More than 18 million women in low- and middle-income countries around the world are severely undernourished, according to the first global estimate published in a new study from St. Michael’s Hospital and Harvard T.H. Chan School of Public Health. These women tend to be the poorest and least educated members of society and comprise a “left behind” population of adults with severe undernutrition whose needs have not been met by economic gains and progress and who have been understudied by health researchers.
The study will appear online November 24, 2015 in JAMA.
“What surprised us was the number of women suffering from severe undernutrition despite the fact that the prevalence of being overweight or obese has risen in most of the countries we looked at,” said lead author Fahad Razak, scientist at the Li Ka Shing Knowledge Institute of St. Michael’s Hospital, Toronto, Canada, and visiting scientist at the Harvard Center for Population and Development Studies. “What was also striking was that there was no decline in the prevalence of severe adult undernutrition in the past two decades in the majority of countries.”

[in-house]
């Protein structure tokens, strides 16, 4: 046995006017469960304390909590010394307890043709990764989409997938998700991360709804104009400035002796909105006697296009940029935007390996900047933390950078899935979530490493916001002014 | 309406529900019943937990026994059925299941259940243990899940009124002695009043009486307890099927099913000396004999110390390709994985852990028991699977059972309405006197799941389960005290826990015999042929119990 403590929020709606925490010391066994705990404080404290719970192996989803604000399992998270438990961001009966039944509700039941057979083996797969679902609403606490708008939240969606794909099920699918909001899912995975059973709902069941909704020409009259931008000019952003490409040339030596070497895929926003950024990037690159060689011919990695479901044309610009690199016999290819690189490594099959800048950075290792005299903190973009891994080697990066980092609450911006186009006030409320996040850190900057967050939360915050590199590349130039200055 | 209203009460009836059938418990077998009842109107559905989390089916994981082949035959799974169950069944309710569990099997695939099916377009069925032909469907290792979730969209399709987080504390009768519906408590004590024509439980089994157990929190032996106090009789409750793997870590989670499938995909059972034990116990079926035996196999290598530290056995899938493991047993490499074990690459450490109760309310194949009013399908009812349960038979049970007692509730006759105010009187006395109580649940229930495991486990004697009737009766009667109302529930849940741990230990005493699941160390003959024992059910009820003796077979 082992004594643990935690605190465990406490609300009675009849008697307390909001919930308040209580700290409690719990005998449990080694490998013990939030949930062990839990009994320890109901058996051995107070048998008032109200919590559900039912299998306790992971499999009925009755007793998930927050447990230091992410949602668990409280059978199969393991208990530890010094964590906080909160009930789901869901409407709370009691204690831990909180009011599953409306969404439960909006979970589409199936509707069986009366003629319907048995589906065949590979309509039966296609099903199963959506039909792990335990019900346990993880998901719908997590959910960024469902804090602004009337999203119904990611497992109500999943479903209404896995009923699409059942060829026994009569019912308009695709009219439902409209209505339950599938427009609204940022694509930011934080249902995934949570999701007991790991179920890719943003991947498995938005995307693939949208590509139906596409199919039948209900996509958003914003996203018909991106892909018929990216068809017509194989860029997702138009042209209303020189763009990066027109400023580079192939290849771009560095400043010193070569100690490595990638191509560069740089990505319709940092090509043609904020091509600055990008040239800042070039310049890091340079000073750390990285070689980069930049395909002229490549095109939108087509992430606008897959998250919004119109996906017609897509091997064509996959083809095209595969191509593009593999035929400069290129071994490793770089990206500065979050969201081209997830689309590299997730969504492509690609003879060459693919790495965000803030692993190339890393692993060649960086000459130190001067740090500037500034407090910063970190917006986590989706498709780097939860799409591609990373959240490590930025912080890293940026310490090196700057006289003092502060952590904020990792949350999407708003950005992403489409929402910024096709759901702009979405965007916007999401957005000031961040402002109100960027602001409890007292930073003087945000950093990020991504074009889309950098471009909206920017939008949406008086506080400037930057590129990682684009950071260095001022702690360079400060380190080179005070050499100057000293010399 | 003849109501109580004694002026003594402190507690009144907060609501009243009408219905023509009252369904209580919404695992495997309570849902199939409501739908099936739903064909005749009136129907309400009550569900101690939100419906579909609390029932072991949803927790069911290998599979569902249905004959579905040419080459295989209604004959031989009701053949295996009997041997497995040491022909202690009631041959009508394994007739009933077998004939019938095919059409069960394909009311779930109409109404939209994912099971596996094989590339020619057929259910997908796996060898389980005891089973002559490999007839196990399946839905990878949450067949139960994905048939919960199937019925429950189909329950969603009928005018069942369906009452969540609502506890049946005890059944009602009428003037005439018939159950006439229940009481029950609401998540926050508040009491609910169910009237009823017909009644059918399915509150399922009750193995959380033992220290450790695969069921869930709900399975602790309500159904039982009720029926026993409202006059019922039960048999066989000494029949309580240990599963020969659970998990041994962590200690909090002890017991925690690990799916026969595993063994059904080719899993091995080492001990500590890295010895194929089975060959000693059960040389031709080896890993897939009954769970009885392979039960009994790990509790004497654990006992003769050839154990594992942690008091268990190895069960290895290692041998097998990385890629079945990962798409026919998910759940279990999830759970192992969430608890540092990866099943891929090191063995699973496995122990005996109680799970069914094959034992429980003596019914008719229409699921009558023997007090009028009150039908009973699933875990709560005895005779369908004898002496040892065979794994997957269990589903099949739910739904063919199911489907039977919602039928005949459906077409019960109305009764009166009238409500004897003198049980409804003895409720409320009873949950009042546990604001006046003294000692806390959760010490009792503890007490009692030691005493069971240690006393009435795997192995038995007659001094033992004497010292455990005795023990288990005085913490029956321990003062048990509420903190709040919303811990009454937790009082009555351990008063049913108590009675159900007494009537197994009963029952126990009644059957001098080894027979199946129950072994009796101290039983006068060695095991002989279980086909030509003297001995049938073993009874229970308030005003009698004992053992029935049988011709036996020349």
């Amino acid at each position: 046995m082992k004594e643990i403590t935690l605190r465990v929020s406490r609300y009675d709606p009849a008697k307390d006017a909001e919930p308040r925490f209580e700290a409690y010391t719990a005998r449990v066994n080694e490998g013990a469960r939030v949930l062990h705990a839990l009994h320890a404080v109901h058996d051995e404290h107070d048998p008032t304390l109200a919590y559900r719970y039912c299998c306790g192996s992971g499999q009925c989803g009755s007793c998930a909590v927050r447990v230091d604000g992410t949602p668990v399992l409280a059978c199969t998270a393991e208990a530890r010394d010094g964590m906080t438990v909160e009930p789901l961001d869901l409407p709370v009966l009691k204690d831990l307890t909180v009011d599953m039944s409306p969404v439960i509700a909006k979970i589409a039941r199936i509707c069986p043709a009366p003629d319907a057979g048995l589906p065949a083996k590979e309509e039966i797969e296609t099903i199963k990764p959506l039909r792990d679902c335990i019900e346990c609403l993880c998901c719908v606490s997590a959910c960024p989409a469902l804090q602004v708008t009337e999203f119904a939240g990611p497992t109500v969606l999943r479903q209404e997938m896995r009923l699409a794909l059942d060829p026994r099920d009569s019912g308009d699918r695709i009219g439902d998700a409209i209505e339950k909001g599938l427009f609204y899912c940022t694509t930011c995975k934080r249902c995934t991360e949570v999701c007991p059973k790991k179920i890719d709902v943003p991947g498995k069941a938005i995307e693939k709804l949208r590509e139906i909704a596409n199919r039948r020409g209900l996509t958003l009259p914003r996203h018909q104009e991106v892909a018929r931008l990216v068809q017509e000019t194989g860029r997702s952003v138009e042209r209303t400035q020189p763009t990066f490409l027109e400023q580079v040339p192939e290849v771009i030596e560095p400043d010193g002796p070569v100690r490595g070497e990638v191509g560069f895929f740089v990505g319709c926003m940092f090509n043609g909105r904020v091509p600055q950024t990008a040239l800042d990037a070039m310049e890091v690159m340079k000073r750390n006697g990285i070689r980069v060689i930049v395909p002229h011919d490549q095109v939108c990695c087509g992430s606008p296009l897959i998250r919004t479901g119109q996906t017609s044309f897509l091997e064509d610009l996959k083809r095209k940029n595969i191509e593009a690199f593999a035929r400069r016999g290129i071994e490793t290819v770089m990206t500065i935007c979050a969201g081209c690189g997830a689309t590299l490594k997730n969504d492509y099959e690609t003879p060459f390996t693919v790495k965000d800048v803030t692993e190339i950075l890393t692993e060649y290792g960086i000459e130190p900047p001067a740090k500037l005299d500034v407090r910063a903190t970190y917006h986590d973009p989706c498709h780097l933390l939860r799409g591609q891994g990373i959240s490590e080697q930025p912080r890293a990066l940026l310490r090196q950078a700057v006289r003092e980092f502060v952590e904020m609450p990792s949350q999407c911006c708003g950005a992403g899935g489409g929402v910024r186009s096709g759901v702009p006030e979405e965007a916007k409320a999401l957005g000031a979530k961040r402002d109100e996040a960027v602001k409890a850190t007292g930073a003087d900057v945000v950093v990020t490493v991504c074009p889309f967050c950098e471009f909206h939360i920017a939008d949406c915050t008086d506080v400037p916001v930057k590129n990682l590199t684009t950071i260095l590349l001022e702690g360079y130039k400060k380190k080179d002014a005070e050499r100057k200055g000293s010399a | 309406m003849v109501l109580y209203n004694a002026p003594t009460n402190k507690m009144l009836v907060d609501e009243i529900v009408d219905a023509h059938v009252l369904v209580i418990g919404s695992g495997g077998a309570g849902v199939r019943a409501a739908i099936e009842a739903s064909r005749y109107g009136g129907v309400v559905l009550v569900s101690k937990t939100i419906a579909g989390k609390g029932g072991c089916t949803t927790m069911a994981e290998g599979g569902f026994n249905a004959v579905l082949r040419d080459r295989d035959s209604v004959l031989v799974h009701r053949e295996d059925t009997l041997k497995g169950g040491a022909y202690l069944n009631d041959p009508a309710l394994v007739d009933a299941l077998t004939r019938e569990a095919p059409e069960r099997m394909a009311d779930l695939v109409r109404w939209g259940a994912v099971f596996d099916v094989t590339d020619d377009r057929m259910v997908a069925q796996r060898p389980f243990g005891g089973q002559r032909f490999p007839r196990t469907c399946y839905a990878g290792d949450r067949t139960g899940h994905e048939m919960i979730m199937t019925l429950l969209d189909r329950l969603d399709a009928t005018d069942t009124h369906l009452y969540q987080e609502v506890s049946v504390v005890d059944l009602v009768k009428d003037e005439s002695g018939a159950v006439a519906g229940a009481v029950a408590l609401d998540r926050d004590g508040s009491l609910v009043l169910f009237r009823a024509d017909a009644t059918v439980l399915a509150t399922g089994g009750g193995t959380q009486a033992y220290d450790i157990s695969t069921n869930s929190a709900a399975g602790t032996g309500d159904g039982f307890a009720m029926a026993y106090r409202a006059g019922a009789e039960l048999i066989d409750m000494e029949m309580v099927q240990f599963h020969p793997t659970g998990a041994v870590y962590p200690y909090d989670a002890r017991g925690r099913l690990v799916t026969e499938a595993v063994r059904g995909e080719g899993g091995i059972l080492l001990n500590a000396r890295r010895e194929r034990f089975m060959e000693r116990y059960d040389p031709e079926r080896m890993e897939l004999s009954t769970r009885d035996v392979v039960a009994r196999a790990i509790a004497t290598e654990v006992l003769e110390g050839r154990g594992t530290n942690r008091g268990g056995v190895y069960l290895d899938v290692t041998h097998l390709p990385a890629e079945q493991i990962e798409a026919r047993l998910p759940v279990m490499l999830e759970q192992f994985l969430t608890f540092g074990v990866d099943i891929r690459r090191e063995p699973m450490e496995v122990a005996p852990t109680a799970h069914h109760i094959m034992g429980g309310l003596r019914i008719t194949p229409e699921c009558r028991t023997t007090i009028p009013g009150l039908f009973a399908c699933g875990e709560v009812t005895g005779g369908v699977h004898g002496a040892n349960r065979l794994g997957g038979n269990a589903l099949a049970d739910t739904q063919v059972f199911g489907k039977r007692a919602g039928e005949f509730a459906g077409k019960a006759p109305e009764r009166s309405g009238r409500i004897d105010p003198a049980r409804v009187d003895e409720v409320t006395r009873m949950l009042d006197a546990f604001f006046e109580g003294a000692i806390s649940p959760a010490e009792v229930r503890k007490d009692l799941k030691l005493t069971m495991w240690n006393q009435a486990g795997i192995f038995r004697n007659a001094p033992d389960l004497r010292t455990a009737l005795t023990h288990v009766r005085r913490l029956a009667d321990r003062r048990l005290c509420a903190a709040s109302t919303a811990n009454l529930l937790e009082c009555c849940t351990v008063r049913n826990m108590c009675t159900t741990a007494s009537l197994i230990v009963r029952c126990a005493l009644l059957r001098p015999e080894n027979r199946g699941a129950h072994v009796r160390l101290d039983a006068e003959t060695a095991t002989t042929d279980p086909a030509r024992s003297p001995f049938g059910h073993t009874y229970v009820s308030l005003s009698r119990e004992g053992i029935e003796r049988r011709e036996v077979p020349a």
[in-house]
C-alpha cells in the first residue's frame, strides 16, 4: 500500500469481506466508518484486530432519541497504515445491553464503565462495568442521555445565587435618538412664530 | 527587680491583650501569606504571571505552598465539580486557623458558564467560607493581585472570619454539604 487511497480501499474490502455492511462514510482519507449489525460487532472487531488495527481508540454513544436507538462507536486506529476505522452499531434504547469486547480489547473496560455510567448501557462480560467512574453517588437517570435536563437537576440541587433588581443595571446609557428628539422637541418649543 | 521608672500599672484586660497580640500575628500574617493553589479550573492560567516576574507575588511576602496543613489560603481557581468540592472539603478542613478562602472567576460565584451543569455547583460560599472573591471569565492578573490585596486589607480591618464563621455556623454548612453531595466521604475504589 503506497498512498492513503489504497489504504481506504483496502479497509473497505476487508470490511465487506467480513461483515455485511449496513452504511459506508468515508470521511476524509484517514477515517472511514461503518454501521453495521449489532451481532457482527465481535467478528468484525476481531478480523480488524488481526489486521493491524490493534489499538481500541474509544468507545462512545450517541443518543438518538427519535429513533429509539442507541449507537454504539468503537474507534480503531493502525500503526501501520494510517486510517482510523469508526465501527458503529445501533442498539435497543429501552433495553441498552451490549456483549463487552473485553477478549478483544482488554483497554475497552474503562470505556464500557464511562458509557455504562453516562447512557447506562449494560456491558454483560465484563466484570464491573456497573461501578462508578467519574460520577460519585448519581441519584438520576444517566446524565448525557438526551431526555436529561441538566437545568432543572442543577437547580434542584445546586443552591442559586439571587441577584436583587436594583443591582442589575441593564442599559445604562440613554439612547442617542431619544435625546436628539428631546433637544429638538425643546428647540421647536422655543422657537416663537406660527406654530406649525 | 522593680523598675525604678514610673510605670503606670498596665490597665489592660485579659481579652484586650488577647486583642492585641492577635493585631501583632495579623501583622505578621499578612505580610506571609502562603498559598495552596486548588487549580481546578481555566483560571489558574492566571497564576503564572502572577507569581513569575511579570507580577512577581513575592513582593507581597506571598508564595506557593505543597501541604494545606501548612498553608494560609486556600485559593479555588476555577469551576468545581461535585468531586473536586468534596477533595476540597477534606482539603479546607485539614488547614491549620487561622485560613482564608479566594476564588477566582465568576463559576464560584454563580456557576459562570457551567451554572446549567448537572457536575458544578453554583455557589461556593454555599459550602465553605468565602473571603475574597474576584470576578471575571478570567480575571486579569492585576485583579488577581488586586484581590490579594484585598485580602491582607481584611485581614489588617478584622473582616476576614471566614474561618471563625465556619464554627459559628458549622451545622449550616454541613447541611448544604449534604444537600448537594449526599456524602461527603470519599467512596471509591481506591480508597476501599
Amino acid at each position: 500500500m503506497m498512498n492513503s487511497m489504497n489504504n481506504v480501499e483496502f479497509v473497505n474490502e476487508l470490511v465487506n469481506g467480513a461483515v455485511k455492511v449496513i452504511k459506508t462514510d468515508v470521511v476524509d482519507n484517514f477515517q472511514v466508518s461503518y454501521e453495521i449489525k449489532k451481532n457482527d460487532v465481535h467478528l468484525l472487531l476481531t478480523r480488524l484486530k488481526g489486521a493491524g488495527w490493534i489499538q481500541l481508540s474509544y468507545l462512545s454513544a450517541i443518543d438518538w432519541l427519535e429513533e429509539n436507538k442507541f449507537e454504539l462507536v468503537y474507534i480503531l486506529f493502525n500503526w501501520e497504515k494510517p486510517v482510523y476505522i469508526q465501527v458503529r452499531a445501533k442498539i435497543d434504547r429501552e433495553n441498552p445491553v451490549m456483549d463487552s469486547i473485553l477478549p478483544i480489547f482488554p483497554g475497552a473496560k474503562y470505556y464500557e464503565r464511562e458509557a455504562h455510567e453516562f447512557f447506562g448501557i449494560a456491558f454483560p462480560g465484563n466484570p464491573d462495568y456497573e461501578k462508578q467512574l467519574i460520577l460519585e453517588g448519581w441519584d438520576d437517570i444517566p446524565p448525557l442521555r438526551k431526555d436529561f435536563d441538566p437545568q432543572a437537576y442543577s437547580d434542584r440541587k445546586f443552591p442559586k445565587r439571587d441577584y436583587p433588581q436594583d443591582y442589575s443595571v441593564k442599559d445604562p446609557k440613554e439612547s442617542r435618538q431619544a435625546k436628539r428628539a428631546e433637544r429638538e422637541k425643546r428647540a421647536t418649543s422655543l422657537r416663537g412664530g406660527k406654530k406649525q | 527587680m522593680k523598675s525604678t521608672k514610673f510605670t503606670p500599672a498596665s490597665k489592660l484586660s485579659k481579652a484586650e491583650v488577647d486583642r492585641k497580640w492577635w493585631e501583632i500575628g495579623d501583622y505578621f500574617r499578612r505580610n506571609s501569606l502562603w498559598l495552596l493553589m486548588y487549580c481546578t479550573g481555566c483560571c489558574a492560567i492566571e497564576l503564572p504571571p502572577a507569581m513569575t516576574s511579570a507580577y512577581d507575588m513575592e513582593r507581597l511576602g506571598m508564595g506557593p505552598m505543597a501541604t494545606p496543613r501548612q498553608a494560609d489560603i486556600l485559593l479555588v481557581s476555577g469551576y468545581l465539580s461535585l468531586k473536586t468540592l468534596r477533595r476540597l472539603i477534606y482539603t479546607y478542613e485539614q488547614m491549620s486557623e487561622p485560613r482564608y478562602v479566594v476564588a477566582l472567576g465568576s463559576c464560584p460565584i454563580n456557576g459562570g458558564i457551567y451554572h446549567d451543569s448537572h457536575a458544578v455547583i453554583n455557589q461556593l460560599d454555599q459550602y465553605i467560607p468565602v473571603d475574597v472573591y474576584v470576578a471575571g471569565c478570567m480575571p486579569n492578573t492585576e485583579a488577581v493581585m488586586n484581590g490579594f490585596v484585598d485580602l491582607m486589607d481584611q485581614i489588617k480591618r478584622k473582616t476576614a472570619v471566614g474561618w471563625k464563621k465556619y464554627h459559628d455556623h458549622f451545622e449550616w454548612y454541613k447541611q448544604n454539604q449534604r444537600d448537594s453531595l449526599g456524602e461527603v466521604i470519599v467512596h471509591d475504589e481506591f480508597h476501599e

This was the first broad global study of severe chronic adult undernutrition, which is defined as having a body mass index (BMI) less than 16. Very low BMI has serious adverse health impacts, including decreases in muscle strength and ability to work.